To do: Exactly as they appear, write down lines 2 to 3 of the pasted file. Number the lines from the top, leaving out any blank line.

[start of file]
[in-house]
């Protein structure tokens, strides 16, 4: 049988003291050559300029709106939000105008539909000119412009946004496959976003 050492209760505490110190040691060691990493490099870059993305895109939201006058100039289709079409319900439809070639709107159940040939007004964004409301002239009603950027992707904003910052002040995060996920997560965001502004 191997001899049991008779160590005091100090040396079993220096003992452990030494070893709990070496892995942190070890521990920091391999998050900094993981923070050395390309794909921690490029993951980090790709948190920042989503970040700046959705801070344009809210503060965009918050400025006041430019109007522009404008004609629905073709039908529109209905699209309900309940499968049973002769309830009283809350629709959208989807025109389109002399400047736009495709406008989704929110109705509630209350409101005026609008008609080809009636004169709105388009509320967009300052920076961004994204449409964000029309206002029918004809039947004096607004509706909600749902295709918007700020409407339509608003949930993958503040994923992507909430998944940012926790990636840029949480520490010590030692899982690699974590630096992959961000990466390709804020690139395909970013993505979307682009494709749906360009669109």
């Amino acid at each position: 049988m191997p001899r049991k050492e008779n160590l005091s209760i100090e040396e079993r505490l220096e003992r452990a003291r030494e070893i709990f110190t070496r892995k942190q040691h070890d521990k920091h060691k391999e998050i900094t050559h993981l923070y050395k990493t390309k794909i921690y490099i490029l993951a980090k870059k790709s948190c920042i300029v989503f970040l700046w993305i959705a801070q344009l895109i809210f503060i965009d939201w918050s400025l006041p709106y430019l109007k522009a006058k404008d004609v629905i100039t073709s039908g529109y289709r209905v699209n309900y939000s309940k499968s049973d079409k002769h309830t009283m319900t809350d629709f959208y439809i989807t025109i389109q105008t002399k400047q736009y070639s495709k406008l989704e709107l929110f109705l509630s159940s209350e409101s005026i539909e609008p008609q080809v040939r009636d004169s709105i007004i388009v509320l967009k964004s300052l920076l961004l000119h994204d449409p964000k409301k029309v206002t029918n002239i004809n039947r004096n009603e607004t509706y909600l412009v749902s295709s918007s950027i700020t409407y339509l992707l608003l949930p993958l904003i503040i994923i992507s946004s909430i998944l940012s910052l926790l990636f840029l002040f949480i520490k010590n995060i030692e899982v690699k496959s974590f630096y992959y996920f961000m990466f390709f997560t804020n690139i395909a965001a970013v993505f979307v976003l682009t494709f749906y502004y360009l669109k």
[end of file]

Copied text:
């Protein structure tokens, strides 16, 4: 049988003291050559300029709106939000105008539909000119412009946004496959976003 050492209760505490110190040691060691990493490099870059993305895109939201006058100039289709079409319900439809070639709107159940040939007004964004409301002239009603950027992707904003910052002040995060996920997560965001502004 191997001899049991008779160590005091100090040396079993220096003992452990030494070893709990070496892995942190070890521990920091391999998050900094993981923070050395390309794909921690490029993951980090790709948190920042989503970040700046959705801070344009809210503060965009918050400025006041430019109007522009404008004609629905073709039908529109209905699209309900309940499968049973002769309830009283809350629709959208989807025109389109002399400047736009495709406008989704929110109705509630209350409101005026609008008609080809009636004169709105388009509320967009300052920076961004994204449409964000029309206002029918004809039947004096607004509706909600749902295709918007700020409407339509608003949930993958503040994923992507909430998944940012926790990636840029949480520490010590030692899982690699974590630096992959961000990466390709804020690139395909970013993505979307682009494709749906360009669109």
């Amino acid at each position: 049988m191997p001899r049991k050492e008779n160590l005091s209760i100090e040396e079993r505490l220096e003992r452990a003291r030494e070893i709990f110190t070496r892995k942190q040691h070890d521990k920091h060691k391999e998050i900094t050559h993981l923070y050395k990493t390309k794909i921690y490099i490029l993951a980090k870059k790709s948190c920042i300029v989503f970040l700046w993305i959705a801070q344009l895109i809210f503060i965009d939201w918050s400025l006041p709106y430019l109007k522009a006058k404008d004609v629905i100039t073709s039908g529109y289709r209905v699209n309900y939000s309940k499968s049973d079409k002769h309830t009283m319900t809350d629709f959208y439809i989807t025109i389109q105008t002399k400047q736009y070639s495709k406008l989704e709107l929110f109705l509630s159940s209350e409101s005026i539909e609008p008609q080809v040939r009636d004169s709105i007004i388009v509320l967009k964004s300052l920076l961004l000119h994204d449409p964000k409301k029309v206002t029918n002239i004809n039947r004096n009603e607004t509706y909600l412009v749902s295709s918007s950027i700020t409407y339509l992707l608003l949930p993958l904003i503040i994923i992507s946004s909430i998944l940012s910052l926790l990636f840029l002040f949480i520490k010590n995060i030692e899982v690699k496959s974590f630096y992959y996920f961000m990466f390709f997560t804020n690139i395909a965001a970013v993505f979307v976003l682009t494709f749906y502004y360009l669109k």